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World Building Wednesdays: Character Does Not Equal Culture

Tweet of the Day: Writing Excuses 7.38: Writing Love Scenes


It seems I run out of world building posts. That happens, so this will be last one for awhile. I’m hoping I can fill the slot with something just as useful but I can’t make any promises. I will endeavor to keep posting stuff on a weekly basis, if possible with an eye at sharing important info with my fellow scribes.  If you have any suggestions, this would be a great time and place to make them.



A common technique among spec-fic writers is to create a character that embodies the whole of a society.

Useful shorthand? Maybe.

Something to be avoided? Definitely.

While it saves on the info dumping, it also turns that character into a paper thin stereotype (in and outside of the book) and whatever relevance it had to the plot (other than its cultural background) disappears.  This creates a situation where a character who by necessity breaks with the cultural norms imposed on it also breaks the readers suspension of disbelief. If character is culture and the culture behaves in a certain way then the character must behave that way.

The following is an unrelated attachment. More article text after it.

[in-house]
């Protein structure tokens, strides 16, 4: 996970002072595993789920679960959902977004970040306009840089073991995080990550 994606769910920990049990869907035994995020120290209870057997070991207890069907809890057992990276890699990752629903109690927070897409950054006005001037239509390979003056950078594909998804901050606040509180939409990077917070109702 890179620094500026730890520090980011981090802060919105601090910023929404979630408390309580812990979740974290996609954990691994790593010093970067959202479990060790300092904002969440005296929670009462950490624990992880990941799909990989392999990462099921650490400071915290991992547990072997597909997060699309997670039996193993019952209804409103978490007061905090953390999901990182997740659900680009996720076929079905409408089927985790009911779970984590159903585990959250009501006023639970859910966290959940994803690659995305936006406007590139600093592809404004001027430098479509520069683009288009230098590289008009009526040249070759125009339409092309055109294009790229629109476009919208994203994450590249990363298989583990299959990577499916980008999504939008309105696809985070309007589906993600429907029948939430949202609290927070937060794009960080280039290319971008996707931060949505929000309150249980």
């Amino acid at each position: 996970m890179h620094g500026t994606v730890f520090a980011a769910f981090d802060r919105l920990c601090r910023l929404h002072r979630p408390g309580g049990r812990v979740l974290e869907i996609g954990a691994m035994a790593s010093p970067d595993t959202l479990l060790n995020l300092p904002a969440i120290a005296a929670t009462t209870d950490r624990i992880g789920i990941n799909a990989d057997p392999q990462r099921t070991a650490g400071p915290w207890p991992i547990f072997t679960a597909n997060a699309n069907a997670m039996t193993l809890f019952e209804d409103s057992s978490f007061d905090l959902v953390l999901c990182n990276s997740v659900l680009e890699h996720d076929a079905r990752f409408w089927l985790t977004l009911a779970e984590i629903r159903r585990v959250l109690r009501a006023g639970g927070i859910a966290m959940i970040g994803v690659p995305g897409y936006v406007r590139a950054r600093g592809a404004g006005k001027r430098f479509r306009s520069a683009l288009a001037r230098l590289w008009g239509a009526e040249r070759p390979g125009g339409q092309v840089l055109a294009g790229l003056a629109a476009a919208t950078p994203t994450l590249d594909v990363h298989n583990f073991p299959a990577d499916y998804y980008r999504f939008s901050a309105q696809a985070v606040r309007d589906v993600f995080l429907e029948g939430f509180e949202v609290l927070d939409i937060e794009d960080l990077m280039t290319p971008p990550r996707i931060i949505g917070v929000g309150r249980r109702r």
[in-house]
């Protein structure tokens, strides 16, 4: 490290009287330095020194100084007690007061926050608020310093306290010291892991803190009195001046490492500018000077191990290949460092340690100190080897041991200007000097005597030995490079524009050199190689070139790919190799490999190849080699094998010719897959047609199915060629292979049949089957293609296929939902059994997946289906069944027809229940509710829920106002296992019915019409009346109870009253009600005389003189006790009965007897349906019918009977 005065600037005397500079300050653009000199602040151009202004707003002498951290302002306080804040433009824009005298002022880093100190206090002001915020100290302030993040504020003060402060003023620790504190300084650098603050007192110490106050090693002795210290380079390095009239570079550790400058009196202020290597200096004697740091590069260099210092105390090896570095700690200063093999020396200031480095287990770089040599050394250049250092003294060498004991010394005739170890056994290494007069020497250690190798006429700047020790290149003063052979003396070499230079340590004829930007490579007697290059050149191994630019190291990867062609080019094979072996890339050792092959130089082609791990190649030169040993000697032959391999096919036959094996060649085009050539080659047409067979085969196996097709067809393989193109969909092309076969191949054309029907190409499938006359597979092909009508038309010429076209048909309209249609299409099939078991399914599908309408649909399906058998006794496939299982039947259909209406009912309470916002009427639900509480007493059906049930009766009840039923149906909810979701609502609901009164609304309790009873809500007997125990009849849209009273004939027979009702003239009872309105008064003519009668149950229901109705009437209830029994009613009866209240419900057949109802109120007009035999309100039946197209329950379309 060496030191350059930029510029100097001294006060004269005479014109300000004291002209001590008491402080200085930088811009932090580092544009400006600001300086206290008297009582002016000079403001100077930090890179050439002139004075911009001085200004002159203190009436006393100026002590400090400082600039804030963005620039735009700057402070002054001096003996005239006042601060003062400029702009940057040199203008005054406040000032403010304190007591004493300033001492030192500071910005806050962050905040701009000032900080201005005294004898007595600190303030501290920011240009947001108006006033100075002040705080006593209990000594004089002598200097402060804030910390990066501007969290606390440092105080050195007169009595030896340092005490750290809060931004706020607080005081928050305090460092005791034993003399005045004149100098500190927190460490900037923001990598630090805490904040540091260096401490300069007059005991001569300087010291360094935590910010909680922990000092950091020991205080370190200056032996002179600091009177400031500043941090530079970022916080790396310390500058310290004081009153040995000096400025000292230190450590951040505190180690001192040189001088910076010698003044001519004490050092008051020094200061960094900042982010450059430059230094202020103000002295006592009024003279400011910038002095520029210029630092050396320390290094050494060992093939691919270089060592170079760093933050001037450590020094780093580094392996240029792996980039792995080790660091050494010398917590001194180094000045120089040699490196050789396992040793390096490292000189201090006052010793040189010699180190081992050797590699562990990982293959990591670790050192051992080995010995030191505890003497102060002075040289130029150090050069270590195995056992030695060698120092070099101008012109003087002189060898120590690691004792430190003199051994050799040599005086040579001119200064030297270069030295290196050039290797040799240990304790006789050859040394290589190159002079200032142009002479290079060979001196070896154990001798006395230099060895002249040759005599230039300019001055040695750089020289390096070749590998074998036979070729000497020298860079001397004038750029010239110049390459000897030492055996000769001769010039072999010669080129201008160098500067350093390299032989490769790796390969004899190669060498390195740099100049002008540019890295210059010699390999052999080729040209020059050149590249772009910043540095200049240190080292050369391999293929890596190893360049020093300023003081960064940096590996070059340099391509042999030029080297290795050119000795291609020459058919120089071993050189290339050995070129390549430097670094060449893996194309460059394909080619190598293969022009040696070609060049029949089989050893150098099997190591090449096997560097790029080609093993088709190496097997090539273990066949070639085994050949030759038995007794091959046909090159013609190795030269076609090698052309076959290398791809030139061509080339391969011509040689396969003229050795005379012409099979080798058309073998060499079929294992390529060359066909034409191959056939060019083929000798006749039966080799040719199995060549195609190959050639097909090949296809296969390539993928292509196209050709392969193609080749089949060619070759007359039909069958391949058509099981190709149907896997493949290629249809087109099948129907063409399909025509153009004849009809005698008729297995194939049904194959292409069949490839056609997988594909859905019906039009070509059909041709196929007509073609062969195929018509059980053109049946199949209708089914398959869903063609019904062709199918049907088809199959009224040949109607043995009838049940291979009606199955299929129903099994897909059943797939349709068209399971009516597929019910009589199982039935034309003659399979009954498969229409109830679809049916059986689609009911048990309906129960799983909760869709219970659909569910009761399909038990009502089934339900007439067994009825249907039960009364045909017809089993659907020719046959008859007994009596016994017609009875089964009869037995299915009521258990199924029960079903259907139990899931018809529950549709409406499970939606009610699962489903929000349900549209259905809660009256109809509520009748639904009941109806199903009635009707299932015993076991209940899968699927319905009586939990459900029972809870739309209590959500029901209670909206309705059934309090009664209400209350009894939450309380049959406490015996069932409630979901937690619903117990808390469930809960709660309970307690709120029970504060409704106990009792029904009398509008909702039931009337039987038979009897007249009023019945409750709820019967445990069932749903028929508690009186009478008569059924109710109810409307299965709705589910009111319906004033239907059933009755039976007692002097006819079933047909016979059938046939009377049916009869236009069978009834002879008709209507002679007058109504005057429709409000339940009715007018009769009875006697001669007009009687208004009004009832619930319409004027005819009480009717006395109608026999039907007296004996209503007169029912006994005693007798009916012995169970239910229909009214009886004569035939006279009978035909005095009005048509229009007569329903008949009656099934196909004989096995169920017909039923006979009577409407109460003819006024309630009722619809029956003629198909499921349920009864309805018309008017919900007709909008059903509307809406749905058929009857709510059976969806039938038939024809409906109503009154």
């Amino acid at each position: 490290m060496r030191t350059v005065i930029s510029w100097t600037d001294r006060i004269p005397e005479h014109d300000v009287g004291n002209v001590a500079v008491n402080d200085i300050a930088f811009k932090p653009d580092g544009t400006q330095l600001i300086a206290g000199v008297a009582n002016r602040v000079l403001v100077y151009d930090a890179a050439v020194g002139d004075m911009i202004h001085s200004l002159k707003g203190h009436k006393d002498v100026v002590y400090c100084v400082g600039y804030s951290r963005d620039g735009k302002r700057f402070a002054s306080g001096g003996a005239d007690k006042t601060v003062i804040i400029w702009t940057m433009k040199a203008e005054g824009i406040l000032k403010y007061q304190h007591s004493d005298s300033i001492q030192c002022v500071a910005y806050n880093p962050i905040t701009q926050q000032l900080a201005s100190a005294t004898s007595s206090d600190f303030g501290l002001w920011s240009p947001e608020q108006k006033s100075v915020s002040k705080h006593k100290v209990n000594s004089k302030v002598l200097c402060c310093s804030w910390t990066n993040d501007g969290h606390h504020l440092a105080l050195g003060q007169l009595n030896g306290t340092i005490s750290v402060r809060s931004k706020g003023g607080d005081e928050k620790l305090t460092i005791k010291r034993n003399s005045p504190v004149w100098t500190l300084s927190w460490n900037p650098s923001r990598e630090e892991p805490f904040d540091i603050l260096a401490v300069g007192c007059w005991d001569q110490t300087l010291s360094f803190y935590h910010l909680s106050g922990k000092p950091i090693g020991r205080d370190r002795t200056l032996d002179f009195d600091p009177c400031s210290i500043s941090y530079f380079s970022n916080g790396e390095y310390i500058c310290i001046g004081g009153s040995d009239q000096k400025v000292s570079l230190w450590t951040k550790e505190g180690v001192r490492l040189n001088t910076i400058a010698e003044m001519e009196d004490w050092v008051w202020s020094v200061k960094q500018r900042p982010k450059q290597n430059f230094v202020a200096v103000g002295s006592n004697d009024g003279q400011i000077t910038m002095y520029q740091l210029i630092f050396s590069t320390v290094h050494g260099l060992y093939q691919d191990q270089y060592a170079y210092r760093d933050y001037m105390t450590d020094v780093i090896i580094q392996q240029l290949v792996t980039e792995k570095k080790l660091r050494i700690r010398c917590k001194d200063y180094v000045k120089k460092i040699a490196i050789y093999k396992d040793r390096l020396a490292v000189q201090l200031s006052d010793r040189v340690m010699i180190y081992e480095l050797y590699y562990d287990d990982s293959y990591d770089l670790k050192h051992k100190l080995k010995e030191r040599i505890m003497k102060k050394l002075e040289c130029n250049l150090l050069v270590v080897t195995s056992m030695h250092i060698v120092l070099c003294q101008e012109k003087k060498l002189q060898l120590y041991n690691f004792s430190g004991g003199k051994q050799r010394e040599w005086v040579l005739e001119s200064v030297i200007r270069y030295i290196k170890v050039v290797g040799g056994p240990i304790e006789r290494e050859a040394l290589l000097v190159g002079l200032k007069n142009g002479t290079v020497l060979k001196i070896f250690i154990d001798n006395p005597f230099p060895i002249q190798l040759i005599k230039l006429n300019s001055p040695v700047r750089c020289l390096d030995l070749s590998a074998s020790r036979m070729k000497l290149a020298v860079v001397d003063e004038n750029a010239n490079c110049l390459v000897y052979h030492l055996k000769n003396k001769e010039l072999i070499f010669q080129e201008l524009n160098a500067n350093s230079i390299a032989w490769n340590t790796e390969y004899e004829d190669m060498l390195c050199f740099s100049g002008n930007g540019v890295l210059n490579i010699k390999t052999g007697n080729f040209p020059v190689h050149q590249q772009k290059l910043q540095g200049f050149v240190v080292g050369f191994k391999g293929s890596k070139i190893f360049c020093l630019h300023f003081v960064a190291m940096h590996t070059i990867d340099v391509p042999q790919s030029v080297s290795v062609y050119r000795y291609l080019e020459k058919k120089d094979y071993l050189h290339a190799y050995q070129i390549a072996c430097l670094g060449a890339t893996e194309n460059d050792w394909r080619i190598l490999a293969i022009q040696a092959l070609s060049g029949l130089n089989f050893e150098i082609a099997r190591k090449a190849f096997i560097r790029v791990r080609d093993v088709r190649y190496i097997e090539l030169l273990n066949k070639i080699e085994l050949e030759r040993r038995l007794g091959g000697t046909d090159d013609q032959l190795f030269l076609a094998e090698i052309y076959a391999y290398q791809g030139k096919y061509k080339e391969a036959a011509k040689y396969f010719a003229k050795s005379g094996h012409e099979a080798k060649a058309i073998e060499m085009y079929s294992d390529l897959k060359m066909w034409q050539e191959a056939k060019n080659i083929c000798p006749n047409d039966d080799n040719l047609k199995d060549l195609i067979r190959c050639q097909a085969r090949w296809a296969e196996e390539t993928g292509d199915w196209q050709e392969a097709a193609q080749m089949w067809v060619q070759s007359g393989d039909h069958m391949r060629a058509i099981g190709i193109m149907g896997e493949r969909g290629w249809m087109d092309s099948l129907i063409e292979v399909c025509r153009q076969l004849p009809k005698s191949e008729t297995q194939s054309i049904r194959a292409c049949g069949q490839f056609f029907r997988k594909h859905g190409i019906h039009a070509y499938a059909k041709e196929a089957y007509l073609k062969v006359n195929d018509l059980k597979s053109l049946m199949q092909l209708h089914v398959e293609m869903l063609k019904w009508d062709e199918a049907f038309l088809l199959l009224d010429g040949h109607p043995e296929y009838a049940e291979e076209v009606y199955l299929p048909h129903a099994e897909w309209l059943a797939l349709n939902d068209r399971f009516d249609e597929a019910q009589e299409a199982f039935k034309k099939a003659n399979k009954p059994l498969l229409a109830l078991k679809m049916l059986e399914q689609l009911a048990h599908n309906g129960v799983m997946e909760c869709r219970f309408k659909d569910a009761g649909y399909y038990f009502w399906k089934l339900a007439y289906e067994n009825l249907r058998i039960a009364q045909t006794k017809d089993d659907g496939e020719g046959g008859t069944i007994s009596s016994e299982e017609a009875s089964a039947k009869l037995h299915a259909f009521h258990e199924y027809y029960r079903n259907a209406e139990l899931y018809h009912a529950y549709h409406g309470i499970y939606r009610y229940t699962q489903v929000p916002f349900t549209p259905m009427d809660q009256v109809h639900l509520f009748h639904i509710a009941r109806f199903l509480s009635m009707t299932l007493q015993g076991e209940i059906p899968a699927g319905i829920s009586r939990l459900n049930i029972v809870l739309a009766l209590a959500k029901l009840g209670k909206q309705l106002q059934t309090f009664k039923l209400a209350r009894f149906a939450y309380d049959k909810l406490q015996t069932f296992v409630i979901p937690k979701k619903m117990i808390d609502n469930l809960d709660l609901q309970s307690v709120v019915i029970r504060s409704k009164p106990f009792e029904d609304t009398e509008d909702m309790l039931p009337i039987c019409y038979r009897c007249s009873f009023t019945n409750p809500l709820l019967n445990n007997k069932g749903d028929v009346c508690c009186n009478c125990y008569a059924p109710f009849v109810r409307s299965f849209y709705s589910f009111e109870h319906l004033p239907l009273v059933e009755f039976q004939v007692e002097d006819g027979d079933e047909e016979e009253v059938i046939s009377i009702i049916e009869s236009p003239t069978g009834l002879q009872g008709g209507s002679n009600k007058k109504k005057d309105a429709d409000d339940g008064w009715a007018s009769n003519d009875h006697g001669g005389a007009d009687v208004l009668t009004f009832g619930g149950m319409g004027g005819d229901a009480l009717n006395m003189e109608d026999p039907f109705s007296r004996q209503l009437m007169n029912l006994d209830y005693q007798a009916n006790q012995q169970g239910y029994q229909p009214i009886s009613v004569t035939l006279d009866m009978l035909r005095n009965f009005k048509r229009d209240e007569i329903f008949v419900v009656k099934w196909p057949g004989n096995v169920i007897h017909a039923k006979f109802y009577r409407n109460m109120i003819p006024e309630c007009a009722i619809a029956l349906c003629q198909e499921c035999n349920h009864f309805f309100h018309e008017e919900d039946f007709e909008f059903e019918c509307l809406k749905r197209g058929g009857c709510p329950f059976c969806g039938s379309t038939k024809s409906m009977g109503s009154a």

Another problem is when the character is a villain. Since the character itself is just window dressing for the fictional culture, unfortunate implications are bound to occur. Most often the character becomes a strawman for whatever the author doesn’t like as in “I don’t agree with X, so lets make a character that showcases everything wrong with it.”  A good way to veer into Author’s Tract territory.

You can (and should) ground your characters in the culture that creates them, just don’t make them a stand in for them.


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